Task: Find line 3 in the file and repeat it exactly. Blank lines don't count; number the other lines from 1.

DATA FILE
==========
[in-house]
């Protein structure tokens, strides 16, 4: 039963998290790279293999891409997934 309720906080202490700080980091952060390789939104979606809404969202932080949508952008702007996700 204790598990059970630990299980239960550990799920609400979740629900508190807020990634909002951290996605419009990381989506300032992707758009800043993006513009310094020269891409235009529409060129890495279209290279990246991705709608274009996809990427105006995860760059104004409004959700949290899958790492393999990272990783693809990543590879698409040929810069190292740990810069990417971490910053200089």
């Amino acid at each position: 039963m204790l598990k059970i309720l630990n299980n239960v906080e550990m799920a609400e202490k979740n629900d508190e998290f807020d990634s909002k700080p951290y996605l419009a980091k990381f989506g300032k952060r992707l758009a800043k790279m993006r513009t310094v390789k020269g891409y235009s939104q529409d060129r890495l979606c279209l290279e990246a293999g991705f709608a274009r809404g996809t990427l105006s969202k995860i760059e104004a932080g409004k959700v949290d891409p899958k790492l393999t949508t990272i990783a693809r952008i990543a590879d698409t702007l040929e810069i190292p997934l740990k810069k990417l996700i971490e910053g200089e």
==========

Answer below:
């Amino acid at each position: 039963m204790l598990k059970i309720l630990n299980n239960v906080e550990m799920a609400e202490k979740n629900d508190e998290f807020d990634s909002k700080p951290y996605l419009a980091k990381f989506g300032k952060r992707l758009a800043k790279m993006r513009t310094v390789k020269g891409y235009s939104q529409d060129r890495l979606c279209l290279e990246a293999g991705f709608a274009r809404g996809t990427l105006s969202k995860i760059e104004a932080g409004k959700v949290d891409p899958k790492l393999t949508t990272i990783a693809r952008i990543a590879d698409t702007l040929e810069i190292p997934l740990k810069k990417l996700i971490e910053g200089e």